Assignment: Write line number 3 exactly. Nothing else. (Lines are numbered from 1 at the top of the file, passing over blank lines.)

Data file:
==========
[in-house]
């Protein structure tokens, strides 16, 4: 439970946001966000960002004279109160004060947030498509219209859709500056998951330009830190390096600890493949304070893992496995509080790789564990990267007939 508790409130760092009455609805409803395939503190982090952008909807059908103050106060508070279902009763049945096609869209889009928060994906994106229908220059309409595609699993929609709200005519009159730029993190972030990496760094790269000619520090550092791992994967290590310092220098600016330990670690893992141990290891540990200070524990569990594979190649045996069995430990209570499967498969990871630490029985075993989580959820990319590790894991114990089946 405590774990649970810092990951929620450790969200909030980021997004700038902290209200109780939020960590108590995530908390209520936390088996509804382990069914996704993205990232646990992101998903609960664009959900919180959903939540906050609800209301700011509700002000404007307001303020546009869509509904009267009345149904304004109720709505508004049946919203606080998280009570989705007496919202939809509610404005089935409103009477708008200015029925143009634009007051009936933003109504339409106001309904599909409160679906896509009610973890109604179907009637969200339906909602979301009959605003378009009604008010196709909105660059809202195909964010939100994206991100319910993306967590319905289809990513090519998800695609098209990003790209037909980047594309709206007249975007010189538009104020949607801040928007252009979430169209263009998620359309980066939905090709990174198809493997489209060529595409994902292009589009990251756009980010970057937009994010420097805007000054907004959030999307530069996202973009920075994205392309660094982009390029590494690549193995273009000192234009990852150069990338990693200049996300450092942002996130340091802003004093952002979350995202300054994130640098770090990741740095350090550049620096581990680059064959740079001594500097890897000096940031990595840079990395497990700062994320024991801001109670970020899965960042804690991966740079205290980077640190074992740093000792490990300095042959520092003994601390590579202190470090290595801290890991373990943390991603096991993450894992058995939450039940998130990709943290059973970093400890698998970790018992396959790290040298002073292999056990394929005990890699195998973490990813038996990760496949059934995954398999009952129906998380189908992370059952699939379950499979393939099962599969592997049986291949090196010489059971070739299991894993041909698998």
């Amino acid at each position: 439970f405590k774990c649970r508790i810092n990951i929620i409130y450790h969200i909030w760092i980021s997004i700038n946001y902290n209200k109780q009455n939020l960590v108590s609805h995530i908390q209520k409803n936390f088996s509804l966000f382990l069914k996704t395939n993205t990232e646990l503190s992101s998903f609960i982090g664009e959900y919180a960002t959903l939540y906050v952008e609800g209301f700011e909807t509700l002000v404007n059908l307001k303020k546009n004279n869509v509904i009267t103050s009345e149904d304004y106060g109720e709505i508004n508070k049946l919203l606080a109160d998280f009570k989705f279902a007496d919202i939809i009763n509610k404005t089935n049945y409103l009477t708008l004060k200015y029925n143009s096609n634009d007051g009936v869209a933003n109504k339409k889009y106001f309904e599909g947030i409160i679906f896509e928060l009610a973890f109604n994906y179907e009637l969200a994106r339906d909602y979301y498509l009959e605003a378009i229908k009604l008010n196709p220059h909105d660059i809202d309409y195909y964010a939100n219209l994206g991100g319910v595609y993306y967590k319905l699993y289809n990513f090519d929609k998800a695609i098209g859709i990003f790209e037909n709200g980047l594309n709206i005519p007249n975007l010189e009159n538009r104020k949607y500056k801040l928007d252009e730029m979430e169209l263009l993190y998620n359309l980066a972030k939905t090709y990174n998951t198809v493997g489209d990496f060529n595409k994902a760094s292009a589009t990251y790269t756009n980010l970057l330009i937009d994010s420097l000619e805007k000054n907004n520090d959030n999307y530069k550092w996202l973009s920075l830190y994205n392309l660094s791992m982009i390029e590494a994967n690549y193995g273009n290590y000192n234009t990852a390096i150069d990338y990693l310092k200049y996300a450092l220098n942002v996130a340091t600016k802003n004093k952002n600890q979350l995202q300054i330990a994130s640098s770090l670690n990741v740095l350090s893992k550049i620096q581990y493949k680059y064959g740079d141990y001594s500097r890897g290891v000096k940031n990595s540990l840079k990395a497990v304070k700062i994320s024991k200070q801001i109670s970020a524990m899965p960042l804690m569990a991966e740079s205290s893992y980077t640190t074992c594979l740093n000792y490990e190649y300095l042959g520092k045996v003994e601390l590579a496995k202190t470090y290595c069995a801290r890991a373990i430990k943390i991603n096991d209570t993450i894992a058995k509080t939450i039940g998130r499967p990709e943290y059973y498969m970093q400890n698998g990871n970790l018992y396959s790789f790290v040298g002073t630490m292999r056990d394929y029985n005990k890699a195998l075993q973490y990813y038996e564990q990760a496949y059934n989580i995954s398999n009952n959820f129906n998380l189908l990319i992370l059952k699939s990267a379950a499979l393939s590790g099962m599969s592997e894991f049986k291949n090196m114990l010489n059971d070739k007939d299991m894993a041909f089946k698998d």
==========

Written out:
């Amino acid at each position: 439970f405590k774990c649970r508790i810092n990951i929620i409130y450790h969200i909030w760092i980021s997004i700038n946001y902290n209200k109780q009455n939020l960590v108590s609805h995530i908390q209520k409803n936390f088996s509804l966000f382990l069914k996704t395939n993205t990232e646990l503190s992101s998903f609960i982090g664009e959900y919180a960002t959903l939540y906050v952008e609800g209301f700011e909807t509700l002000v404007n059908l307001k303020k546009n004279n869509v509904i009267t103050s009345e149904d304004y106060g109720e709505i508004n508070k049946l919203l606080a109160d998280f009570k989705f279902a007496d919202i939809i009763n509610k404005t089935n049945y409103l009477t708008l004060k200015y029925n143009s096609n634009d007051g009936v869209a933003n109504k339409k889009y106001f309904e599909g947030i409160i679906f896509e928060l009610a973890f109604n994906y179907e009637l969200a994106r339906d909602y979301y498509l009959e605003a378009i229908k009604l008010n196709p220059h909105d660059i809202d309409y195909y964010a939100n219209l994206g991100g319910v595609y993306y967590k319905l699993y289809n990513f090519d929609k998800a695609i098209g859709i990003f790209e037909n709200g980047l594309n709206i005519p007249n975007l010189e009159n538009r104020k949607y500056k801040l928007d252009e730029m979430e169209l263009l993190y998620n359309l980066a972030k939905t090709y990174n998951t198809v493997g489209d990496f060529n595409k994902a760094s292009a589009t990251y790269t756009n980010l970057l330009i937009d994010s420097l000619e805007k000054n907004n520090d959030n999307y530069k550092w996202l973009s920075l830190y994205n392309l660094s791992m982009i390029e590494a994967n690549y193995g273009n290590y000192n234009t990852a390096i150069d990338y990693l310092k200049y996300a450092l220098n942002v996130a340091t600016k802003n004093k952002n600890q979350l995202q300054i330990a994130s640098s770090l670690n990741v740095l350090s893992k550049i620096q581990y493949k680059y064959g740079d141990y001594s500097r890897g290891v000096k940031n990595s540990l840079k990395a497990v304070k700062i994320s024991k200070q801001i109670s970020a524990m899965p960042l804690m569990a991966e740079s205290s893992y980077t640190t074992c594979l740093n000792y490990e190649y300095l042959g520092k045996v003994e601390l590579a496995k202190t470090y290595c069995a801290r890991a373990i430990k943390i991603n096991d209570t993450i894992a058995k509080t939450i039940g998130r499967p990709e943290y059973y498969m970093q400890n698998g990871n970790l018992y396959s790789f790290v040298g002073t630490m292999r056990d394929y029985n005990k890699a195998l075993q973490y990813y038996e564990q990760a496949y059934n989580i995954s398999n009952n959820f129906n998380l189908l990319i992370l059952k699939s990267a379950a499979l393939s590790g099962m599969s592997e894991f049986k291949n090196m114990l010489n059971d070739k007939d299991m894993a041909f089946k698998d």